Integral Humanism and Constitutional Change
Photo : Pandit Deendayal Upadhyay
In Guyana, while the Government seems to have lost its appetite for constitutional change, it has seemingly become the victim of its own rhetoric and several international and local organisations have been making persistent (if discreet) interventions to remind them of their promise. At the submission by its “Steering Committee on Constitutional Reform” back in 2015 to PM Moses Nagamootoo, President David Granger expressed reservations about suggestions garnered in a cloistered “room”. He impressed the need for wider consultations and towards this end, a Bill was laid in Parliament and sent to a Select Committee for scrutiny. It proposes a “Constitutional Reform Consultative Commission”, comprised of representatives of a wide cross section of Guyanese society, and will be mandated to take the widest possible societal submissions.
Coincidentally, over the past year, in India, there have been countrywide seminars, conferences and other events to consider the ideas of a seminal, but relatively unknown, Indian political visionary - Deen Dayal Upadhyaya, on how a state ought to be constituted along lines different from those bequeathed by the British and the United States. In language that ought to resonate in Guyana, where we have been wrestling to write a more autochthonous constitution to deal with our unique circumstances, Upadhyaya in 1965 had proposed a paradigm that was rooted in Indian perspectives on man, society, state and nation.
In a critique that is now commonplace in our “post-modern” era, Upadhyaya outlined his theory of “Integral Humanism”. He reasoned that even in Europe, the institutions of governance take into cognisance the nature of the specific societies. Continental democracies, for instance, are much more aware and make provisions for “national/group” characteristics than England, where their history made them much more sensitive to the imperatives of “individualism”. Context, it is now accepted, is as important as ideals and why should India (or Guyana) do otherwise?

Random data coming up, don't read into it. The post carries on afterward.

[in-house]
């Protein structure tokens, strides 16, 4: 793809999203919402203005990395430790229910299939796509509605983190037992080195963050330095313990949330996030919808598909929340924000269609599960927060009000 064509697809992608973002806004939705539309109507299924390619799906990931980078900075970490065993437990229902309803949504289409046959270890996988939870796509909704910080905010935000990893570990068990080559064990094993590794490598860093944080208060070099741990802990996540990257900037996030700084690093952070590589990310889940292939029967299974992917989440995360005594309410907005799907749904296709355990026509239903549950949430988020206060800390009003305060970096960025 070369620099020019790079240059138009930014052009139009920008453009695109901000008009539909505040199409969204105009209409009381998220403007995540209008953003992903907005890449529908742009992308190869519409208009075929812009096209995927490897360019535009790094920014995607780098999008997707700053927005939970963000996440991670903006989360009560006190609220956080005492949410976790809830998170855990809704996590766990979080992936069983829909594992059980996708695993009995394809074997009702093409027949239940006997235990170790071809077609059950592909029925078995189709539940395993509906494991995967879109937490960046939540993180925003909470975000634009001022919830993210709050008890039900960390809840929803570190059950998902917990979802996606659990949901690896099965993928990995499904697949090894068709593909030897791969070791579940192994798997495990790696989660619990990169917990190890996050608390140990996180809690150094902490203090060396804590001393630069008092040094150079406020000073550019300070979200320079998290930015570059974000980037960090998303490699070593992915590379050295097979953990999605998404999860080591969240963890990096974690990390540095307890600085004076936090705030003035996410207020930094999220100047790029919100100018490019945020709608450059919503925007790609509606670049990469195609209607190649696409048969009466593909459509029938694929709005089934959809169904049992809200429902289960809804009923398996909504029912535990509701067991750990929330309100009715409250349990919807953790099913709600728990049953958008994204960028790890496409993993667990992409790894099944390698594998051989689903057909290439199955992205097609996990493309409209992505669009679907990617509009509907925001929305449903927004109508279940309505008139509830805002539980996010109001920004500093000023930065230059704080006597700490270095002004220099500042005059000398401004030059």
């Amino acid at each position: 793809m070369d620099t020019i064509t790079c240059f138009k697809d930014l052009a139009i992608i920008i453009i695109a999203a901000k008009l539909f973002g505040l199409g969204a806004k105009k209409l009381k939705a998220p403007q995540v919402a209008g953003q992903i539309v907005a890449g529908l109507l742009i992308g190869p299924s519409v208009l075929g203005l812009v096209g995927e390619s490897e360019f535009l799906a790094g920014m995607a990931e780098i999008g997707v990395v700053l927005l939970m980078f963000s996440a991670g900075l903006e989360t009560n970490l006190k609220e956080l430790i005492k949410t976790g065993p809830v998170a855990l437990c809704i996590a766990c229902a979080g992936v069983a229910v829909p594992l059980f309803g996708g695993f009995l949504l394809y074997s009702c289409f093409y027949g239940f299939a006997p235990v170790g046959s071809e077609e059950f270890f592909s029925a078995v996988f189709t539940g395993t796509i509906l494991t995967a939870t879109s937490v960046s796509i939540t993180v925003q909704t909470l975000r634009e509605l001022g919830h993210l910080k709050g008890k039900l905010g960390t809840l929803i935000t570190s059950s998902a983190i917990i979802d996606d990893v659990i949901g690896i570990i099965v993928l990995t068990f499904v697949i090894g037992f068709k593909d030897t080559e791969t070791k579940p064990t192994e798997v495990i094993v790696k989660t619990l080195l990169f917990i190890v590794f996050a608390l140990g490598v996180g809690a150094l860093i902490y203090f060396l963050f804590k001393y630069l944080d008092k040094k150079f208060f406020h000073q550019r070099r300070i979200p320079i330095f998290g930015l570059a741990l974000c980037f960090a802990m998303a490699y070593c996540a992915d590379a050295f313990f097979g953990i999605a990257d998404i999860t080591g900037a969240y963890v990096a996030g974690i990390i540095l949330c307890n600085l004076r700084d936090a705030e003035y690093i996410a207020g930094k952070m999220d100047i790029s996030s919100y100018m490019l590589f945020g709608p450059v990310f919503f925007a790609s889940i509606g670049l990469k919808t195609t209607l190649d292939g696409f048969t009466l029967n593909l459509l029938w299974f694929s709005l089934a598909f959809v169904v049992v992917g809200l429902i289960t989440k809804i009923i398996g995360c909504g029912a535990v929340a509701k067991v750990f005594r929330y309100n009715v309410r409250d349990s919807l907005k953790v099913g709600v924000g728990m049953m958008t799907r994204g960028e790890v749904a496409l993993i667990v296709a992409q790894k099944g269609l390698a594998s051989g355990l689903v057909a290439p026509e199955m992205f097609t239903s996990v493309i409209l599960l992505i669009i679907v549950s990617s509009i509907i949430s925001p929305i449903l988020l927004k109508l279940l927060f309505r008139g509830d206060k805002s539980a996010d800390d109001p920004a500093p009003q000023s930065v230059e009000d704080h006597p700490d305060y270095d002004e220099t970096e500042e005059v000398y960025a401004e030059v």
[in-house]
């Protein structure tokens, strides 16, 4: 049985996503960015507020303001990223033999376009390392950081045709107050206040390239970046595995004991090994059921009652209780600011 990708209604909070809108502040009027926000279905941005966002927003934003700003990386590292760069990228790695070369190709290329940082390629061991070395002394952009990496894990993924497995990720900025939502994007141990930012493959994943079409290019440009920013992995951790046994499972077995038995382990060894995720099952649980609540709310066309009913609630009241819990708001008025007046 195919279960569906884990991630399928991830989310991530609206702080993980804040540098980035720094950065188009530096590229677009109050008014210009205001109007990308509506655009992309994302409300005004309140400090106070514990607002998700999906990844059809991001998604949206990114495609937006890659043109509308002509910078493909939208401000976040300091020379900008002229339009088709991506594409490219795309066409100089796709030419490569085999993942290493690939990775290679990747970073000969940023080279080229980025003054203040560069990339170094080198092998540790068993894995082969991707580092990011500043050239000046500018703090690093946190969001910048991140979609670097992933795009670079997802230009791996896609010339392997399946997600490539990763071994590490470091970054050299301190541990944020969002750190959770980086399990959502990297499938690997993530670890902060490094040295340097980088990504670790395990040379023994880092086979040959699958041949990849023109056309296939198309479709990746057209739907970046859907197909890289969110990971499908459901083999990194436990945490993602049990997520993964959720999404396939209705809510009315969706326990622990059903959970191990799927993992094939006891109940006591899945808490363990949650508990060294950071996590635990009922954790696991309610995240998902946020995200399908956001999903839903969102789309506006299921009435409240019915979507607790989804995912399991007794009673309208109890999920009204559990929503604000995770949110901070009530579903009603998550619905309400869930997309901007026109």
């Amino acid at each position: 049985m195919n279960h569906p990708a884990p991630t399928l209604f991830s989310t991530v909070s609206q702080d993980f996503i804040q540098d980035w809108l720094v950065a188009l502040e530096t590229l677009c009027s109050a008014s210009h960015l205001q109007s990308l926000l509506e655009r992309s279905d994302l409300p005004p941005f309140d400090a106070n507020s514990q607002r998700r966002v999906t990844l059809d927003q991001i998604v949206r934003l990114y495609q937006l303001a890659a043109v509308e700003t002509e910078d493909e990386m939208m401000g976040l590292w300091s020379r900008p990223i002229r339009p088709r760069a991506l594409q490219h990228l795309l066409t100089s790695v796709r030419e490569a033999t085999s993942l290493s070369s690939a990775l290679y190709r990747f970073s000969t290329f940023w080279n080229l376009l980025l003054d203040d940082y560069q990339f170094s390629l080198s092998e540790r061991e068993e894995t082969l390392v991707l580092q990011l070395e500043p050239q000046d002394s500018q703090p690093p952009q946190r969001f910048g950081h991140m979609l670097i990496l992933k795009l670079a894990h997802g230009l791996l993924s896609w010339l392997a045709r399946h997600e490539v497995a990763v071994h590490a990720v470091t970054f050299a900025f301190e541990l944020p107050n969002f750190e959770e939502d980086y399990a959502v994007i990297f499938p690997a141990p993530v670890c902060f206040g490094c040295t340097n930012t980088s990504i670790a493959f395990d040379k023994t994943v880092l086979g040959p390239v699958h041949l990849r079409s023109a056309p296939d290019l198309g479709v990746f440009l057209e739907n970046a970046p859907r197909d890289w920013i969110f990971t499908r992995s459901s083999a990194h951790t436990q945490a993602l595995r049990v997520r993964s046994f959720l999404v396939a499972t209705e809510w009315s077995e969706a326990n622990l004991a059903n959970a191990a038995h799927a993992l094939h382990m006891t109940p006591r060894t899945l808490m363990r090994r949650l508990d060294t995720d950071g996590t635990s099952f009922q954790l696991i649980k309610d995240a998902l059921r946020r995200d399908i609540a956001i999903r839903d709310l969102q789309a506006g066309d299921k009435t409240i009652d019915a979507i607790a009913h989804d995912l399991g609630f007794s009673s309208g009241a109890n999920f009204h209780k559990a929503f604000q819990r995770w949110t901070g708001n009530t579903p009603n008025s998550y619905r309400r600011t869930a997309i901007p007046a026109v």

Upadhyaya pointed out that the ideology of Fabian Socialism introduced by Nehru in India, and that of the more explicitly Marxist-Leninist Communist parties (Russian and Chinese influenced), were based on a Marxist analysis of society. This was premised on a view of human nature that accepted conflict between man and society and between groups in society as inevitable; yet did not have an approach to eliminate it - excepting for it to teleologically end in the utopian “dictatorship of the proletariat”. But this view of human nature as “homo economicus”, said Upadhyaya, was incomplete and led to distorted policies and institutions - and unhappy and unfulfilled citizens.
Harking back to Indian philosophy honed over thousands of years, he pointed out the individual is the composite of body, mind, intellect and soul. Each aspect must be catered to for progress of the individual - and ultimately the society - since there is no “society” without the individual. Such an arrangement of societal functions Upadhyaya called, “Integral Humanism”. Each aspect of the individual generates specific needs, that are respectively: individual bodily/material needs; societal status/wealth/power needs; peaceful social relations needs; and finally identification with an ultimate reality (“spiritual”) need. In Hindu philosophy, as Upadhaya pointed out, these are four “Purusharthas of Dharma, Artha, Kama and Moksha, which must be fulfilled for the achievement of the joint objectives of individual advancement and social welfare.
In the end, since the individual is constituted by his societal relationships, the arrangement of the institutions in society that mediate these relationships - marriage, family, property, caste/class, community, guild, schools, state, etc. affects the achievement of all the other ends of man, and is thus seen as fundamental. In Indian philosophy, these arrangements are one aspect of what is called “Dharma”. A tremendous amount of confusion has been created by the west equating “Dharma” with “religion”. The latter has elements that are PART of the former but barely scratches its surface and because of this “religion” has caused so many conflicts.
Dharma encompasses those eternal principles which sustain an entity – individual or collective -and inevitably, each entity has its own Dharma. For a state, Hegel referred to its “Geist”. In modern constitutional law, as we were informed by Justice Chang recently, there is a “basic structure” that can be altered only by the will of the people. This is the Dharma of the country,that must be autochthonous.